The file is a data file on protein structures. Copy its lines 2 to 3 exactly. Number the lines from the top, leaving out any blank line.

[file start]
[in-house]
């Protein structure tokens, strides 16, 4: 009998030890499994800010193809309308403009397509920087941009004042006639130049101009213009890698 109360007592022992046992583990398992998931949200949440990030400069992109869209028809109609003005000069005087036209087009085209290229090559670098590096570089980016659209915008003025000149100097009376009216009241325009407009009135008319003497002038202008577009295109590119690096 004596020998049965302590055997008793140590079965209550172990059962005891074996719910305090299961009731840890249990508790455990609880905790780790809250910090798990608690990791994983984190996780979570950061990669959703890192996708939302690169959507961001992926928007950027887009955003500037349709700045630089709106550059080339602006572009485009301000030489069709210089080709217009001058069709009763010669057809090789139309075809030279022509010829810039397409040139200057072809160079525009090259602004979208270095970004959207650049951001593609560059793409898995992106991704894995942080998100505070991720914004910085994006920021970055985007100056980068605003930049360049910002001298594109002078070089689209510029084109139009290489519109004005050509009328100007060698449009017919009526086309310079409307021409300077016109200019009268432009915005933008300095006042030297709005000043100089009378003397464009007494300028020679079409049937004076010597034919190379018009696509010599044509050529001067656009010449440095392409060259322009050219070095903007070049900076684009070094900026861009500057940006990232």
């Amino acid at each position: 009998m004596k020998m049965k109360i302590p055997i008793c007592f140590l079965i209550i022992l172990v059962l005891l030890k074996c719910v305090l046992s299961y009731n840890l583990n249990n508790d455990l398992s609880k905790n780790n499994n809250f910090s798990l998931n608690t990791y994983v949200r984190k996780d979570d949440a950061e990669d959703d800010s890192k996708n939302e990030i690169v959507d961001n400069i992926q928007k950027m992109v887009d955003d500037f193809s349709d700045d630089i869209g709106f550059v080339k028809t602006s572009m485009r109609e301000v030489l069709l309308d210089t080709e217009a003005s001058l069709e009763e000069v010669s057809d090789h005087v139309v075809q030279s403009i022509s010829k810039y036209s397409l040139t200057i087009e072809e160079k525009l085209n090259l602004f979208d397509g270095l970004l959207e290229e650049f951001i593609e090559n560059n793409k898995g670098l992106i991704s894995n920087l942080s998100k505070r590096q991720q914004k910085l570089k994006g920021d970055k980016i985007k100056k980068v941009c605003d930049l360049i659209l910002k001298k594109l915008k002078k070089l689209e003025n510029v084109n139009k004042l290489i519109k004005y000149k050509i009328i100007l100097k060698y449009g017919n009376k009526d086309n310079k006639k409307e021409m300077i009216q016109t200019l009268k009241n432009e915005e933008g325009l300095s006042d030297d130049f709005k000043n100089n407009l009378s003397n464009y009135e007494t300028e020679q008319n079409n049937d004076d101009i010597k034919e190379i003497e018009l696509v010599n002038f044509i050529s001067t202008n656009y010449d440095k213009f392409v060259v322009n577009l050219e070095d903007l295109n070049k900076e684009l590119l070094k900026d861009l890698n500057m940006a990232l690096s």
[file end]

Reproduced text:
């Protein structure tokens, strides 16, 4: 009998030890499994800010193809309308403009397509920087941009004042006639130049101009213009890698 109360007592022992046992583990398992998931949200949440990030400069992109869209028809109609003005000069005087036209087009085209290229090559670098590096570089980016659209915008003025000149100097009376009216009241325009407009009135008319003497002038202008577009295109590119690096 004596020998049965302590055997008793140590079965209550172990059962005891074996719910305090299961009731840890249990508790455990609880905790780790809250910090798990608690990791994983984190996780979570950061990669959703890192996708939302690169959507961001992926928007950027887009955003500037349709700045630089709106550059080339602006572009485009301000030489069709210089080709217009001058069709009763010669057809090789139309075809030279022509010829810039397409040139200057072809160079525009090259602004979208270095970004959207650049951001593609560059793409898995992106991704894995942080998100505070991720914004910085994006920021970055985007100056980068605003930049360049910002001298594109002078070089689209510029084109139009290489519109004005050509009328100007060698449009017919009526086309310079409307021409300077016109200019009268432009915005933008300095006042030297709005000043100089009378003397464009007494300028020679079409049937004076010597034919190379018009696509010599044509050529001067656009010449440095392409060259322009050219070095903007070049900076684009070094900026861009500057940006990232």
């Amino acid at each position: 009998m004596k020998m049965k109360i302590p055997i008793c007592f140590l079965i209550i022992l172990v059962l005891l030890k074996c719910v305090l046992s299961y009731n840890l583990n249990n508790d455990l398992s609880k905790n780790n499994n809250f910090s798990l998931n608690t990791y994983v949200r984190k996780d979570d949440a950061e990669d959703d800010s890192k996708n939302e990030i690169v959507d961001n400069i992926q928007k950027m992109v887009d955003d500037f193809s349709d700045d630089i869209g709106f550059v080339k028809t602006s572009m485009r109609e301000v030489l069709l309308d210089t080709e217009a003005s001058l069709e009763e000069v010669s057809d090789h005087v139309v075809q030279s403009i022509s010829k810039y036209s397409l040139t200057i087009e072809e160079k525009l085209n090259l602004f979208d397509g270095l970004l959207e290229e650049f951001i593609e090559n560059n793409k898995g670098l992106i991704s894995n920087l942080s998100k505070r590096q991720q914004k910085l570089k994006g920021d970055k980016i985007k100056k980068v941009c605003d930049l360049i659209l910002k001298k594109l915008k002078k070089l689209e003025n510029v084109n139009k004042l290489i519109k004005y000149k050509i009328i100007l100097k060698y449009g017919n009376k009526d086309n310079k006639k409307e021409m300077i009216q016109t200019l009268k009241n432009e915005e933008g325009l300095s006042d030297d130049f709005k000043n100089n407009l009378s003397n464009y009135e007494t300028e020679q008319n079409n049937d004076d101009i010597k034919e190379i003497e018009l696509v010599n002038f044509i050529s001067t202008n656009y010449d440095k213009f392409v060259v322009n577009l050219e070095d903007l295109n070049k900076e684009l590119l070094k900026d861009l890698n500057m940006a990232l690096s």